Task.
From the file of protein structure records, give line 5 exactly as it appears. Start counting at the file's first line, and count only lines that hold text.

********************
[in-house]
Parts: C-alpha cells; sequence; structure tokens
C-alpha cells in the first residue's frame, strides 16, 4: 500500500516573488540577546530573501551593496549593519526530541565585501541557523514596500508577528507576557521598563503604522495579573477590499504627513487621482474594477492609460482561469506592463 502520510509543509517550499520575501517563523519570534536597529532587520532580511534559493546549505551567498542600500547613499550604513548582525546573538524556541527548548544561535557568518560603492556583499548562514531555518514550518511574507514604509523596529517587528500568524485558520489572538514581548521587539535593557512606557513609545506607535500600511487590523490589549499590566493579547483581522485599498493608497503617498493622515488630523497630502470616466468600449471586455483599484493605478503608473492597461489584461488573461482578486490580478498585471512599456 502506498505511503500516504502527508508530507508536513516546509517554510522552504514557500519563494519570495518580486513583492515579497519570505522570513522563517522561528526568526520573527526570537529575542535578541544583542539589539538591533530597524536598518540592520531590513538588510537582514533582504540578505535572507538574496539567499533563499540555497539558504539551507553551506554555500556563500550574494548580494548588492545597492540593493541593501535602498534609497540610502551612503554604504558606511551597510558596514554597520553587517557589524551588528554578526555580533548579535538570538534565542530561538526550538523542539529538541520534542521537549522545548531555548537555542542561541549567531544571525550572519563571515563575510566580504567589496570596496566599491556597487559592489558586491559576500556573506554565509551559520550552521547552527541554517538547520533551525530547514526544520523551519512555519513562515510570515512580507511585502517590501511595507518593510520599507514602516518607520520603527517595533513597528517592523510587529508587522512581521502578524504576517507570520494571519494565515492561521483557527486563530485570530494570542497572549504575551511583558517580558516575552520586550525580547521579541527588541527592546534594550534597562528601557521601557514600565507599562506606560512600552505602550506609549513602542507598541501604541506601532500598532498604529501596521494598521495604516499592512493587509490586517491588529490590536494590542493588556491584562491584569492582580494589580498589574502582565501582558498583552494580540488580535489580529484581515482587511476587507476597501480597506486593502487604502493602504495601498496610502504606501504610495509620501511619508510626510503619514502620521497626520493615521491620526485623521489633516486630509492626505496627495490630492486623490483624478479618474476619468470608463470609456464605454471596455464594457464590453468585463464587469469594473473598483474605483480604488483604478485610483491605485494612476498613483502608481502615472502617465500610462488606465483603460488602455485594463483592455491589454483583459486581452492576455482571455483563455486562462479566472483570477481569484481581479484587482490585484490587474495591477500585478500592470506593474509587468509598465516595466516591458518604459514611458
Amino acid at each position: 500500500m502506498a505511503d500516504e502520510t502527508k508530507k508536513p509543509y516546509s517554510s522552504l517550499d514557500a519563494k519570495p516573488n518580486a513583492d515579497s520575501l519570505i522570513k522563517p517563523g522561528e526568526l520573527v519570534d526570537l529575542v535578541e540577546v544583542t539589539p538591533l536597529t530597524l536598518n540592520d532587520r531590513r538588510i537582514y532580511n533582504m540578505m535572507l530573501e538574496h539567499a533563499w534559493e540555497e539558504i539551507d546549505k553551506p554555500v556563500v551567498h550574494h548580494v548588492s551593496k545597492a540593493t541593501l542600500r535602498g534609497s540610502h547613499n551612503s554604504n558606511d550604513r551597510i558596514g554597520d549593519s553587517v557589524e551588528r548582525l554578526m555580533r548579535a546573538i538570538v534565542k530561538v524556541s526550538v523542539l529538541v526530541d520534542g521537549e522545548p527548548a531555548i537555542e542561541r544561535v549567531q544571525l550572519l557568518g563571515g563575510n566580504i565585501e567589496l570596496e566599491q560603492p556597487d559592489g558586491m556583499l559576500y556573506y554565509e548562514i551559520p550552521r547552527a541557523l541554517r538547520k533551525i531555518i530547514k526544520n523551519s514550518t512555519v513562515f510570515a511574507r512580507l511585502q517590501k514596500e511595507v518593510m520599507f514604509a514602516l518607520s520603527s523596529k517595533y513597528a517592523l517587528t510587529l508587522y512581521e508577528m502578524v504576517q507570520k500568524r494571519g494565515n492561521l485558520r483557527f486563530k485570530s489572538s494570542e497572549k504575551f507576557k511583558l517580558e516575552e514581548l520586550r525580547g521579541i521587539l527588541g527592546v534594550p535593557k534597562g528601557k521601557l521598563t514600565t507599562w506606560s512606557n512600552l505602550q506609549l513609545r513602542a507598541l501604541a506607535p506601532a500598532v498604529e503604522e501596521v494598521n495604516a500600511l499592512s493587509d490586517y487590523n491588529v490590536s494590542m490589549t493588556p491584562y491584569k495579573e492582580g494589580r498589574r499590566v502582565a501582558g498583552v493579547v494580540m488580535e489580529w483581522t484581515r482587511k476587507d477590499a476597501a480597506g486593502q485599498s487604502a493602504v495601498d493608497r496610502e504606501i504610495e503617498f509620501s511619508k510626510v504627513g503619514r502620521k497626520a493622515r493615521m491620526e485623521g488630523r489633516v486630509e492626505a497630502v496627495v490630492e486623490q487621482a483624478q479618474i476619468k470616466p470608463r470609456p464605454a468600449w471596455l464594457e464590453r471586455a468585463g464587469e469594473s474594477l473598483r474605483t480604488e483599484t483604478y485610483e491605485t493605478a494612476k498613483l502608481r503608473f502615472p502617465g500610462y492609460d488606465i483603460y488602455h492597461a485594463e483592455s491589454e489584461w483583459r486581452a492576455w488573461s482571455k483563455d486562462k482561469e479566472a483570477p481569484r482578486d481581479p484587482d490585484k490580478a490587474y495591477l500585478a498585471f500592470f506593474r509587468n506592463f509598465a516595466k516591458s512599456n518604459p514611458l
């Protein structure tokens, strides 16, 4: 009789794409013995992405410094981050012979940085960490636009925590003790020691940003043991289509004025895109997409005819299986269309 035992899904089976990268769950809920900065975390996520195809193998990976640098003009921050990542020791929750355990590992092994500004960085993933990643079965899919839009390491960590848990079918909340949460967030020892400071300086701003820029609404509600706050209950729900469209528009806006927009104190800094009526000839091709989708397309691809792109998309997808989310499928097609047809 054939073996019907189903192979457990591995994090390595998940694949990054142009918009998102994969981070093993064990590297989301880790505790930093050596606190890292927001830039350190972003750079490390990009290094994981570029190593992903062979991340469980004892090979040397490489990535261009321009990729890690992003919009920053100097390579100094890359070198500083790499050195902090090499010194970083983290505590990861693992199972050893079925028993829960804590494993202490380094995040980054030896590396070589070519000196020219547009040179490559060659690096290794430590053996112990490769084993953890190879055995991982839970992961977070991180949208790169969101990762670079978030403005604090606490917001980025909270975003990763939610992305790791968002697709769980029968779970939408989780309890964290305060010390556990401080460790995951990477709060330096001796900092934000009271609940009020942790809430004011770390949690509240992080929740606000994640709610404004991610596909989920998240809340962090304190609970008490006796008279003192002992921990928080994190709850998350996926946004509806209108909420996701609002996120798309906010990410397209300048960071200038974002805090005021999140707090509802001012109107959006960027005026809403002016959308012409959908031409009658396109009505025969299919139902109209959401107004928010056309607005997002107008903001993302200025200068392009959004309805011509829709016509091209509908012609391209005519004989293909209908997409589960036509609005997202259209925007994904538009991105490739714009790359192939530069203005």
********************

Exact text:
């Protein structure tokens, strides 16, 4: 009789794409013995992405410094981050012979940085960490636009925590003790020691940003043991289509004025895109997409005819299986269309 035992899904089976990268769950809920900065975390996520195809193998990976640098003009921050990542020791929750355990590992092994500004960085993933990643079965899919839009390491960590848990079918909340949460967030020892400071300086701003820029609404509600706050209950729900469209528009806006927009104190800094009526000839091709989708397309691809792109998309997808989310499928097609047809 054939073996019907189903192979457990591995994090390595998940694949990054142009918009998102994969981070093993064990590297989301880790505790930093050596606190890292927001830039350190972003750079490390990009290094994981570029190593992903062979991340469980004892090979040397490489990535261009321009990729890690992003919009920053100097390579100094890359070198500083790499050195902090090499010194970083983290505590990861693992199972050893079925028993829960804590494993202490380094995040980054030896590396070589070519000196020219547009040179490559060659690096290794430590053996112990490769084993953890190879055995991982839970992961977070991180949208790169969101990762670079978030403005604090606490917001980025909270975003990763939610992305790791968002697709769980029968779970939408989780309890964290305060010390556990401080460790995951990477709060330096001796900092934000009271609940009020942790809430004011770390949690509240992080929740606000994640709610404004991610596909989920998240809340962090304190609970008490006796008279003192002992921990928080994190709850998350996926946004509806209108909420996701609002996120798309906010990410397209300048960071200038974002805090005021999140707090509802001012109107959006960027005026809403002016959308012409959908031409009658396109009505025969299919139902109209959401107004928010056309607005997002107008903001993302200025200068392009959004309805011509829709016509091209509908012609391209005519004989293909209908997409589960036509609005997202259209925007994904538009991105490739714009790359192939530069203005």